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Credit Suisse Bank Run?

Credit Suisse Bank Run?

Business
American Union Bank, New York City. April 26, 1932.

$88 billion bank run.

You thought FTX was bad? Oh, that was just some light foreplay…

Credit Suisse (CS) revealed $88 billion in client outflows over the last few weeks and now warns shareholders it will report a fourth quarter loss of up to $1.5 billion.

The slump in confidence was particularly pronounced in CS’s private wealth management unit, which bled 10% of assets under management.

This comes on the heels of intense speculation around the bank’s solvency.

CS claims a CET1 ratio of 12.6% on its balance sheet, i.e. funds available to cover immediate losses.

Share of the Schweizerische Kreditanstalt in Zurich, issued 31. May 1898, predecessor of Credit Suisse.

This suggests the bank is short-term levered 8X, which (believe it or not) isn’t even that bad compared to industry peers.

However, markets strongly disagree.

When comparing CS’s market cap of $10 billion (down another 6% today) to its off-balance sheet exposure of $860 billion, the implied leverage suddenly looks more like +80X (!)

How is this possible?

It’s because our current financial system let’s banks use client funds as collateral for massive financial bets, i.e. fractional reserve banking.

That’s why bank runs are such a problem. The money simply isn’t available for withdrawals… Instead, it’s on the casino floor.

Come to think of it, isn’t that what FTX did?

FTX gave its users worthless promises of repayment, then took their funds and gambled them away.

Sounds like just another Tuesday in fiat world.

And the New York Times seems to agree, which is hosting Sam Bankman-Fried at its prestigious DealBook Summit next week, alongside fellow financial luminaries like Janet Yellen.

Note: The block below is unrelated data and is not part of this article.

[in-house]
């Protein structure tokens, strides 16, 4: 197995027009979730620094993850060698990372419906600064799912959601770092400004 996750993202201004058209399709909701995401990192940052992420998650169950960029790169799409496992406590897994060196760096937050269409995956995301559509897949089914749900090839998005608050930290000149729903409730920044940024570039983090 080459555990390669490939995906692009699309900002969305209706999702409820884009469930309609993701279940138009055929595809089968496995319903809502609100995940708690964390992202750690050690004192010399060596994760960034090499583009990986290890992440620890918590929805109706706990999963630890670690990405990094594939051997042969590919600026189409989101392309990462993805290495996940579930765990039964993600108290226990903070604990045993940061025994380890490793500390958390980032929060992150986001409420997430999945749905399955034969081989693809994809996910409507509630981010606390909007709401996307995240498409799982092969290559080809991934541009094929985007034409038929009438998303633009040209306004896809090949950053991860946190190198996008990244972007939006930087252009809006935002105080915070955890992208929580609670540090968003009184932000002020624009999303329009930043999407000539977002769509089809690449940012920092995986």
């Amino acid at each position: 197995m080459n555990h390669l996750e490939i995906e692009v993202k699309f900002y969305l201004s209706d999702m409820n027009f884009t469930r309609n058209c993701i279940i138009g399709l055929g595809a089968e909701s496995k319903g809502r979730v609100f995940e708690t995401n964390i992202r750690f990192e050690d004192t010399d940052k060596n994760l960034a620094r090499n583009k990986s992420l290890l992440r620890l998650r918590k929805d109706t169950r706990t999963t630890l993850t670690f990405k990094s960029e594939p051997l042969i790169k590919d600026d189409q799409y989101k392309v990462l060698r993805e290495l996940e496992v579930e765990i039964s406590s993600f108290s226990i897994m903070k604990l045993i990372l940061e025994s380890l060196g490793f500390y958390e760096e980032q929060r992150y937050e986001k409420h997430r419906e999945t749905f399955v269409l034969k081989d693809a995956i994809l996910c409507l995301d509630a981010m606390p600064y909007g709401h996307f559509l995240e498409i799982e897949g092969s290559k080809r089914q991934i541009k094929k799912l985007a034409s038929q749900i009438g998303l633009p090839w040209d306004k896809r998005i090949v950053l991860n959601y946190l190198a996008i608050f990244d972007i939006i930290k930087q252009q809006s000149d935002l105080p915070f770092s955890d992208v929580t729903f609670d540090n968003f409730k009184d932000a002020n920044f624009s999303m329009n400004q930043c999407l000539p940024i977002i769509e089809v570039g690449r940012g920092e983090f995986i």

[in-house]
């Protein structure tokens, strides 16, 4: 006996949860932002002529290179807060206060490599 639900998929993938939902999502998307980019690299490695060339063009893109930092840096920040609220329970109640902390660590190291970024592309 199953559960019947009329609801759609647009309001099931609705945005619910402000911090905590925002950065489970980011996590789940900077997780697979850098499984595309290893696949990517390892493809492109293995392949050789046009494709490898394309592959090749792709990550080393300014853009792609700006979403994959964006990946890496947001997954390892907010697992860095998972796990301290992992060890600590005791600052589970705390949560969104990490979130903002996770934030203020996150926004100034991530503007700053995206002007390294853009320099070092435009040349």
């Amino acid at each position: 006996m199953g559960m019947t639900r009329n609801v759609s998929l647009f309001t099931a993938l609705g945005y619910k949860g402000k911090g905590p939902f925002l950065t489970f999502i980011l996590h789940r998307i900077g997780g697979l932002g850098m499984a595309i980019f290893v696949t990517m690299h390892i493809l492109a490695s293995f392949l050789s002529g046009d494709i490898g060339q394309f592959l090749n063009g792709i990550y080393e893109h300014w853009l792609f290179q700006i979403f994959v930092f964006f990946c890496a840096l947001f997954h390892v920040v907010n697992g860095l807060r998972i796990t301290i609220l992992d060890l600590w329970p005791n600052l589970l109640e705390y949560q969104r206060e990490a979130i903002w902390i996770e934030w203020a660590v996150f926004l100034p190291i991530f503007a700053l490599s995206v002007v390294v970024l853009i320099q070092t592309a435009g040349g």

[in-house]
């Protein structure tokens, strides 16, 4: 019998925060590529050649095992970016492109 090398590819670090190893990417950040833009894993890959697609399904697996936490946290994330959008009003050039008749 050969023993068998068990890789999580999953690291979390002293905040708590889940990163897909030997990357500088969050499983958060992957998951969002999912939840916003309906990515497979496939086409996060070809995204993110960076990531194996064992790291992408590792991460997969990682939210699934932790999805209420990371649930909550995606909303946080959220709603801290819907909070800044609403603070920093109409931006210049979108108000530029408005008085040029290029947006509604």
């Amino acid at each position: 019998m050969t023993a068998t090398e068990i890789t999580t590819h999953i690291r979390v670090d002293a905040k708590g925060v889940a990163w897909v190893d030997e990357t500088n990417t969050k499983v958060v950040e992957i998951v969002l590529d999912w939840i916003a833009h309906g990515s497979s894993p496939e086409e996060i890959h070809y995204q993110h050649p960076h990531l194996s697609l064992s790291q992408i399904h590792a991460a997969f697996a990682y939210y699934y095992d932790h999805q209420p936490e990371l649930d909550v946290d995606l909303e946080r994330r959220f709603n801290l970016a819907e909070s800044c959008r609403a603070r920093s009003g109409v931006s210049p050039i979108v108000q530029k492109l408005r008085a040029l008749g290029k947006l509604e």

Sure, why not.

Swiss Credit Institution’s headquarters in 1895

Did FTX even do anything THAT wrong? Certainly nothing worse than what happens in TradFi.

In fact, TradFi takes things even one step further – gambling with client funds isn’t enough. When their bets invariably blow up, public savings get hollowed out to keep the racket going.

That $88 billion bank run on CS?

Turns out, $11 billion of emergency funds were surreptitiously funneled to the Swiss National Bank via Fed USD Swap Lines as people were flooding CS with withdrawal orders.

Why use exotic Swap Lines?

Oh, because that way Congress doesn’t need to sit down and have an open vote on the expropriation of US taxpayers.

That could get a bit awkward, after all…

The inside of a Credit Suisse building in the 1930s

Still wasn’t quite enough though.
CS is now begging the Saudi National Bank for another $4.2 billion.

But don’t worry, that won’t be enough either.

*You’ll own nothing and be happy* isn’t just a meme – it’s what the current financial system is counting on.

Written by Andrew Axelrod

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Business

Credit Suisse Bank Run?